Houston freeways: Cadillac Ranch, the SUV edition

class=img_thumbleft> Hurricane Rita's jog to the north last Friday was lucky not just for those who stayed in Galveston and Houston but likewise for those who tried to flee, only to find themselves stuck on Texas interstates. From Wednesday onward, gas stations in the Houston area and all along the main routes north and west turned up empty, temporarily stranding thousands and gumming up traffic for miles. After Rita passed on Saturday, Texas officials from Houston Mayor Bill White on up the line vowed to find out what happened.

One root of the problem was evident in the aerial shots of clogged freeways: They were choked with trucks and SUVs that have massive gas tanks and get shitty mileage. The math is not so difficult. The average passenger car's gas tank holds from 12-18 gallons. Trucks and SUVs start in the 22-gallon range (Ford Explorer) and run all the way up to 31 (Chevy Suburban) or even 35 gallons (Dodge Ram ST). And many of them get 10-13 MPG in stop-and-go traffic, which means they go about as far as a lot of cars with gas tanks half the size. No wonder the storage tanks at filling stations were quickly tapped out.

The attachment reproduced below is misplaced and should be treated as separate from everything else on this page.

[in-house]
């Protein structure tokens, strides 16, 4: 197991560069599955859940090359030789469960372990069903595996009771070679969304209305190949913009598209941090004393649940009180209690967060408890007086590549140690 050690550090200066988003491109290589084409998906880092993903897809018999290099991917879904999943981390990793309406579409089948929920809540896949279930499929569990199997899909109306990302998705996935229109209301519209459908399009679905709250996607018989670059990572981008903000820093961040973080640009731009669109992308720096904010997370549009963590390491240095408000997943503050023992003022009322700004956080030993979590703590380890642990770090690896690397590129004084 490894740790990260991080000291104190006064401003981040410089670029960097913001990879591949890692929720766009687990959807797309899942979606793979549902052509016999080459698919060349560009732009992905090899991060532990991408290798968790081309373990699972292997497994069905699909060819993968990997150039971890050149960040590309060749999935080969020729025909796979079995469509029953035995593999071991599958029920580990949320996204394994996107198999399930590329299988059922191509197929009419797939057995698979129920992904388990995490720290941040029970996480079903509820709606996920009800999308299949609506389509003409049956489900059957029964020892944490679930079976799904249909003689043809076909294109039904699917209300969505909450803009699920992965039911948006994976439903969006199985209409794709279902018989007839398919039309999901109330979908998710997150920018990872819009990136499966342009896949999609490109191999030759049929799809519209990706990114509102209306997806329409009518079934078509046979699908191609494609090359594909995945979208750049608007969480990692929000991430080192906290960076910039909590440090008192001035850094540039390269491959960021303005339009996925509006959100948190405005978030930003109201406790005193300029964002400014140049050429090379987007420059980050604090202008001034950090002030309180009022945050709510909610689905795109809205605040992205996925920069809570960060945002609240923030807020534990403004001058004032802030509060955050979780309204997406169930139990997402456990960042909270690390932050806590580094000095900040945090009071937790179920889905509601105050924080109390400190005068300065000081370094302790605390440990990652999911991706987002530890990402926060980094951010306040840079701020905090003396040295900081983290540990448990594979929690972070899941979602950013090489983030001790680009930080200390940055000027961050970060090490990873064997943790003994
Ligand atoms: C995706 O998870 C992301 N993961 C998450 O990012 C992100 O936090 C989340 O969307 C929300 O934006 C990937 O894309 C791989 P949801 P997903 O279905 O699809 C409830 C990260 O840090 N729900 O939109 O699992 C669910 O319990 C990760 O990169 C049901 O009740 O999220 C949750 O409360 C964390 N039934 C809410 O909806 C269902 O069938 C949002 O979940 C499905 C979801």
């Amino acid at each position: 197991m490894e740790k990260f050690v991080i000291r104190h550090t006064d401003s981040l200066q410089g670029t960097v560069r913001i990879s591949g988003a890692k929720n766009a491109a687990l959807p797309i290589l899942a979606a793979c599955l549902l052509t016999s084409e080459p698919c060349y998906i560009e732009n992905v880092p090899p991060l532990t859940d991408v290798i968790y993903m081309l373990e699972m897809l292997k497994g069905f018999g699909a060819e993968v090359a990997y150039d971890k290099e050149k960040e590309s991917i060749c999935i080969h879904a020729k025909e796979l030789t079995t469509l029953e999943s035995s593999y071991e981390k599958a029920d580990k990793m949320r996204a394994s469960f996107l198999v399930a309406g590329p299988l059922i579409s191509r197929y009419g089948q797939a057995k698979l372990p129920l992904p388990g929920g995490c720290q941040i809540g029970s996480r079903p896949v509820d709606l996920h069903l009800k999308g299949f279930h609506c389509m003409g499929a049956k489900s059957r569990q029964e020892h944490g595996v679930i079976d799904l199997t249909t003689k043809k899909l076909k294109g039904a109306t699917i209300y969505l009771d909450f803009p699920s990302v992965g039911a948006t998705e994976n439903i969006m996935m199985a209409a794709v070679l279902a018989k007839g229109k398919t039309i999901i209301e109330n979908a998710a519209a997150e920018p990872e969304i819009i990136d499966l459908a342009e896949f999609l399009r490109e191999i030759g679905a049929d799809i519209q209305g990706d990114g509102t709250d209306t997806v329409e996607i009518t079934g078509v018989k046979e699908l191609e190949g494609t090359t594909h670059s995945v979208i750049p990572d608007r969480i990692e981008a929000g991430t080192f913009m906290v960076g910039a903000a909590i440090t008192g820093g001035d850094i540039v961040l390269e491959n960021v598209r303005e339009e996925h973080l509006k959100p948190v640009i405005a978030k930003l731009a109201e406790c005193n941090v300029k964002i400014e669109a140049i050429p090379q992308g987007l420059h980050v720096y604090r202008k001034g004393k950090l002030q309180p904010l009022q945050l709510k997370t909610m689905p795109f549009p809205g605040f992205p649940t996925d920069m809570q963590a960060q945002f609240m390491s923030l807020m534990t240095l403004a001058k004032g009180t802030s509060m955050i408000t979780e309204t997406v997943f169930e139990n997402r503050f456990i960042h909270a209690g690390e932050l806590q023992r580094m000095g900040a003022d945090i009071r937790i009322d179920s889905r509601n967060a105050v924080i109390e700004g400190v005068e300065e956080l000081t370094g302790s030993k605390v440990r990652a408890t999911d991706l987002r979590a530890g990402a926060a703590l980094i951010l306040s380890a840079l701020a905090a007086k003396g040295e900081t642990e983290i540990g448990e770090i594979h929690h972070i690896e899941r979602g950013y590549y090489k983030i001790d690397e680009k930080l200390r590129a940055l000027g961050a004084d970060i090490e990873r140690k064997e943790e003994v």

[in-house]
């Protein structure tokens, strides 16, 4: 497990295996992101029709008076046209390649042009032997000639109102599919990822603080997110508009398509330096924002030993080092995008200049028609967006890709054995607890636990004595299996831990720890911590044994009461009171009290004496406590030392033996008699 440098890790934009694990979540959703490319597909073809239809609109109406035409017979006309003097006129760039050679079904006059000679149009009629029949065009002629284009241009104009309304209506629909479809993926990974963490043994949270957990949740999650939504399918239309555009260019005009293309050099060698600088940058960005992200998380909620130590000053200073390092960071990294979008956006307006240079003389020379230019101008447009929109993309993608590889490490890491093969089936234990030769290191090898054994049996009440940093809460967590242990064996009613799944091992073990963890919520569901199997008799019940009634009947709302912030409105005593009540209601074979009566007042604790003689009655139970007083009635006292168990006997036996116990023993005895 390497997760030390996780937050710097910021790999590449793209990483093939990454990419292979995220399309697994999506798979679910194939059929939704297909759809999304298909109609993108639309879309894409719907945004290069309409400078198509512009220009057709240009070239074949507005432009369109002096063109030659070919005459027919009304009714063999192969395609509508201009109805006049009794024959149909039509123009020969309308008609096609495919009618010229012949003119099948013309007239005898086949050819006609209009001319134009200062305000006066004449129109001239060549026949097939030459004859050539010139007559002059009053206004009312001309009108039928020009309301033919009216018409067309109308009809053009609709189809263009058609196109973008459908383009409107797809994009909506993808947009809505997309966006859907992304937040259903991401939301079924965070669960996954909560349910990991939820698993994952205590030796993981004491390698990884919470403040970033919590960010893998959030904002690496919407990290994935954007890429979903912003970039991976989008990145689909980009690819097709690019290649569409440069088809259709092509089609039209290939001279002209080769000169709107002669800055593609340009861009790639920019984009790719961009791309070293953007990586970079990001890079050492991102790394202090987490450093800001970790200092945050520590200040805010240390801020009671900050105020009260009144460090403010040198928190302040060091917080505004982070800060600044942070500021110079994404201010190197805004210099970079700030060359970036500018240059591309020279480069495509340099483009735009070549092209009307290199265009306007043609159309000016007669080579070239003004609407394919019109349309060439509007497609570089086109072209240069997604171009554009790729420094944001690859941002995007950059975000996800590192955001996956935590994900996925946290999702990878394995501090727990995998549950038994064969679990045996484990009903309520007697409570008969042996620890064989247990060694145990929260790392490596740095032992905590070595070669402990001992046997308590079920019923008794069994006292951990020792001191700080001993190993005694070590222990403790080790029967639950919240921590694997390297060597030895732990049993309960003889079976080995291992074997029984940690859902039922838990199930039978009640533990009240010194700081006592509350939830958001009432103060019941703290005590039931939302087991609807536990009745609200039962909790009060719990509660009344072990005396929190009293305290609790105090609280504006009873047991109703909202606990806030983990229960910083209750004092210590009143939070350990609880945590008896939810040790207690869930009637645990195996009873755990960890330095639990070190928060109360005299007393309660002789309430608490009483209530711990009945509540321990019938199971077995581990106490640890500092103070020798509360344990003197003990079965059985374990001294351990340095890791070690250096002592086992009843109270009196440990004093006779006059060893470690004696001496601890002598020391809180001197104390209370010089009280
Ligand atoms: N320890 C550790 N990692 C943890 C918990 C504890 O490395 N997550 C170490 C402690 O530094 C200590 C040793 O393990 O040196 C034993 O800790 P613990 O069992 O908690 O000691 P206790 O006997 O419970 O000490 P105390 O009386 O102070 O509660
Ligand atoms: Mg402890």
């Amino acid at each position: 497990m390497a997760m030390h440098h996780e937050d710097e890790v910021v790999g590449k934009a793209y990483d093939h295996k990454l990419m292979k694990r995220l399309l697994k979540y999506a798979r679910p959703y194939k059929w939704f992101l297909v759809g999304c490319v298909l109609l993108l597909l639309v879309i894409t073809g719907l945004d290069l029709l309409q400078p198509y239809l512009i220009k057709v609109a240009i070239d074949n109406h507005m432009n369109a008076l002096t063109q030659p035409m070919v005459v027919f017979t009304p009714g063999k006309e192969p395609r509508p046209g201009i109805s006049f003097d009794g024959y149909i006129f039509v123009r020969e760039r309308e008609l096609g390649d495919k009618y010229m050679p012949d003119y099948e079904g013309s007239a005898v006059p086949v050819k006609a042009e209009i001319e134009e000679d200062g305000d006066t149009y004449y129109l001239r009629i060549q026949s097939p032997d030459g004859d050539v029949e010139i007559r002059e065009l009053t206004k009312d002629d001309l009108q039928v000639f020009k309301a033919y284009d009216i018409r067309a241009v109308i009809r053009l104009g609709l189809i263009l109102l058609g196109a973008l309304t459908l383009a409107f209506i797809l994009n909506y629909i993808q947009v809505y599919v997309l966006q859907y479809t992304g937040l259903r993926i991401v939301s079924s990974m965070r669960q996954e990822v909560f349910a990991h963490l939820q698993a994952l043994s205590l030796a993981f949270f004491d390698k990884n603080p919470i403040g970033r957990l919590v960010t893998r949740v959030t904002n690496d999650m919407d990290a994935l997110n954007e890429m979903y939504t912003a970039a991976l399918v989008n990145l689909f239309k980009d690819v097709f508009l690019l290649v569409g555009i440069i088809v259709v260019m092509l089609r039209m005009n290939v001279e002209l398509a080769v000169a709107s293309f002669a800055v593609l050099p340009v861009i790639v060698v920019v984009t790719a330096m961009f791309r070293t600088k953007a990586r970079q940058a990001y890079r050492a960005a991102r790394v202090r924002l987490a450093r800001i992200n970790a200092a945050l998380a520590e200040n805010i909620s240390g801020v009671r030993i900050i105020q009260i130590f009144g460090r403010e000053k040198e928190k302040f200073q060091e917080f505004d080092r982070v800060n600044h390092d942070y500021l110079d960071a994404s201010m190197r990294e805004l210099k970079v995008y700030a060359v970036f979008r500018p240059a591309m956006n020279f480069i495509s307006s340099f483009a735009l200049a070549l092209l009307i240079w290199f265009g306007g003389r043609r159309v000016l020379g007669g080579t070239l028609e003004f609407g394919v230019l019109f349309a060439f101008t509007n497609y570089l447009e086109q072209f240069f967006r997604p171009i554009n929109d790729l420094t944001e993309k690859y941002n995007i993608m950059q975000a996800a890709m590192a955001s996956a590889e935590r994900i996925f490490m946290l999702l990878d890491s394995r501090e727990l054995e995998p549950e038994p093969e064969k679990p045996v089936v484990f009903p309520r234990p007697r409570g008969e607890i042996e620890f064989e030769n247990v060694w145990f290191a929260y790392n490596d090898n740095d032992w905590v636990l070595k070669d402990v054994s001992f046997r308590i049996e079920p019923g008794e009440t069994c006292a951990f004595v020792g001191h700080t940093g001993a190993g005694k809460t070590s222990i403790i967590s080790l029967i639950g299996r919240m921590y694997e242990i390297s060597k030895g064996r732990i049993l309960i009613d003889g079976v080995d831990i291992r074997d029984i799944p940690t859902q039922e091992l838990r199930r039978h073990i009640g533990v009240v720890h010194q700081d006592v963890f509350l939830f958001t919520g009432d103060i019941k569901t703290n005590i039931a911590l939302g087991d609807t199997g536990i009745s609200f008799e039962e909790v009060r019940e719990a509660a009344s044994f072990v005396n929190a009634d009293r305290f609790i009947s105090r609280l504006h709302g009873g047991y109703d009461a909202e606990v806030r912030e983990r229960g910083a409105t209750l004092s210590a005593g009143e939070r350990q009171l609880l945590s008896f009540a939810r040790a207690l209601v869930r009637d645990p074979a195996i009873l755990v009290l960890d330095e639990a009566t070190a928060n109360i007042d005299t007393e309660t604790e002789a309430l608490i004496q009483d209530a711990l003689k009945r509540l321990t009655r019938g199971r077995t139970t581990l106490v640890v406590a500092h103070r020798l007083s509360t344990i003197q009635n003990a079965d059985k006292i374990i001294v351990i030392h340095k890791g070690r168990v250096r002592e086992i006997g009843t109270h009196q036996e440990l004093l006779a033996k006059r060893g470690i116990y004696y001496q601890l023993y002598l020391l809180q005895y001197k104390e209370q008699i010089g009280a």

Texas ranks number two in the country in total SUV registrations, trailing only California. Yet while SUVs account for only about 7.5 percent of Texas registrations, that figure does not count pick-up trucks, and does not begin to do justice to the parade of gas guzzlers that took to the freeways leaving Houston last week. Sunday's New York Times Week in Review section carried a half-page photo of one random stretch of suburban interstate; SUVs, trucks, and vans outnumber passenger cars by a roughly 80-50 margin.

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